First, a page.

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Thread: Lost GB when formating new MyPassport 3TB

  1. #1
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    Lost GB when formating new MyPassport 3TB

    Hi,

    I just bought a MyPassport 3TB and removed the Nfts partition with Gparted, then made a new one with ext4. But to my surprise Gparted shows the new partition with 44GB already in use. Is this normal?

    And when I right click on the disk and look at the properties, it gets even worse. The pie chart shows 150GB in use.

    Is this normal or did I do something wrong? Or is ext4 not the best way to format a MyPassport drive?

    Any help or information would be greatly appreciated (before I start filling the disk

  2. #2
    Join Date
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    Re: Lost GB when formating new MyPassport 3TB

    When you create an ext4 partition it usually reserves a portion for use by root which I think defaults to 5%.

    You can get this back by running:
    Code:
    $ sudo tune2fs -m 0 /dev/sdX1
    where /dev/sdX1 is the name of your partition.
    Mark your thread as [SOLVED], use Thread Tools on forum page.

  3. #3
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    Re: Lost GB when formating new MyPassport 3TB

    Part of that 3 TB partition is used for file system overhead. Could that be those 44 GB? 1.5% of the total size? I think so.

    By default 5% of the partition is reserved for root. That's good for a smaller root partition to have some emergency space (or a few years back for any full install, when hard drives were much smaller than now), but for a big data partition it's much. Although you probably won't miss that 5% of your disk space and it's better anyway to leave some free space to prevent fragmentation and keep performance high. That explains the 150 GB unavailable space. The 44 GB overhead isn't even shown in the pie chart.

    Edit: You want to update your forum profile. I hope you aren't really running Ubuntu 10.10 anymore.

  4. #4
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    Re: Lost GB when formating new MyPassport 3TB

    Hi btindie and Impavidus,

    Thank for your replies.

    So would it be save to reduce the partition reserved for root to 0% with tune2fs? Or would it be safer to reserve some small percentage? (are percentages like 0.25 allowed?) Or doesn't it matter on a usb drive and can I safely reduce it to zero?

    (I'll update my profile I'm on 14.04)

  5. #5
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    Re: Lost GB when formating new MyPassport 3TB

    Hi everybody,

    So I went ahead and did (substitutin sdX1 with the right partition)
    Code:
    $ sudo tune2fs -m 0 /dev/sdX1
    and...

    the 150GB in the pie chart (disk properties) disappeared.

    But the 44GB that Gparted reports as being in use didn't...

    So what are those mysterious 44GB doing that Gparted reports?

  6. #6
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    Re: Lost GB when formating new MyPassport 3TB

    Probably the ext4 journal to improve performance. And partition table which is small.

    MB vs MiB
    http://en.wikipedia.org/wiki/Binary_prefix
    http://www.osforge.com/news/001337.html
    Then when you format it, the ext4 is journalized so it reserves space for the journal. This improves performance and allows error correction for the cost of a small amount of space. Also reserves space for superuser.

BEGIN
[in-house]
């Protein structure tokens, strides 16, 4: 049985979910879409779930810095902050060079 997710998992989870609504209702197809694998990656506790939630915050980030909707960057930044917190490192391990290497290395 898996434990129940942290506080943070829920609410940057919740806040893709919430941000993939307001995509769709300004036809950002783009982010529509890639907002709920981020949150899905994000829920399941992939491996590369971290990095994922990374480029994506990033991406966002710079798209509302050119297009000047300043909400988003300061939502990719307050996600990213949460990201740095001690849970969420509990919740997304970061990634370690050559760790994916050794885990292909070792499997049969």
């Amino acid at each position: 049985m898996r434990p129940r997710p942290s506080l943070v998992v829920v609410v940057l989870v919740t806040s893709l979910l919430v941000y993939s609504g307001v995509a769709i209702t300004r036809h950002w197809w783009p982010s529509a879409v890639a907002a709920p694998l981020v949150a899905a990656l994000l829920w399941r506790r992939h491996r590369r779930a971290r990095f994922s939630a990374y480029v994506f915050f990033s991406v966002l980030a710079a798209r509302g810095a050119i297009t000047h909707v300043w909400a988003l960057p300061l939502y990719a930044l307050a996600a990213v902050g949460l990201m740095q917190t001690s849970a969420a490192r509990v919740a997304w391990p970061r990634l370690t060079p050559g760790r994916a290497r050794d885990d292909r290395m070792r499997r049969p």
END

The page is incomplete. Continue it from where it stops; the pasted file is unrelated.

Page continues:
http://blog.flexion.org/index.php/20...ed-space-ext4/
    Hard Drive size
    http://en.wikipedia.org/wiki/Gigabyt...umer_confusion
    For more info on UEFI boot install & repair - Regularly Updated :
    http://ubuntuforums.org/showthread.php?t=2147295
    Please use Thread Tools above first post to change to [Solved] when/if answered completely.

  7. #7
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    Re: Lost GB when formating new MyPassport 3TB

    The MyBook I have is a 3T and formats to 2.7T using ext4
    If you want things you've never had, you have to do things you've never done.

  8. #8
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    Re: Lost GB when formating new MyPassport 3TB

    Quote Originally Posted by Habitual View Post
    The MyBook I have is a 3T and formats to 2.7T using ext4
    That would be 3TB (as that's the unit hard rive manufacturers prefer due to it giving them prettier big numbers ) formatted to 2.7 TiB (The unit that matches how your computer actually uses binary data). No space lost at all. 3TB = 2.728 TiB.

    It's quite common that programs use different units while not actually changing the name, as the standard for using 1000-based system instead of 1024-based is relatively new (and like mentioned, doesn't actually match with what's happening in your computer, even though it does fit better with the usual SI standards used for other units). If there's any doubt, I usually just do a quick check if the difference in numbers would match for 1000 VS 1024 based units conversion, almost always it does...

    edit. To make it more confusing, data transfers use 1000-base anyway (as pure data transferred through a network might or might not be computer related), while things like RAM, memory cards and (at least professional) SSD drives are built & sold in 1024-based units (because of how our binary-based computers and memory technology actually work and are manufactured). This means that if you have a GB of data in you have a GB worth of data in your RAM, it won't fit to GB of disk space And the contents of 1GB SD card would fit in 1GB of memory, but once again would not fit on 1GB hard drive.

    edit2: https://www.unitjuggler.com/convert-...TiB.html?val=3
    Last edited by mcduck; July 7th, 2016 at 10:44 AM.

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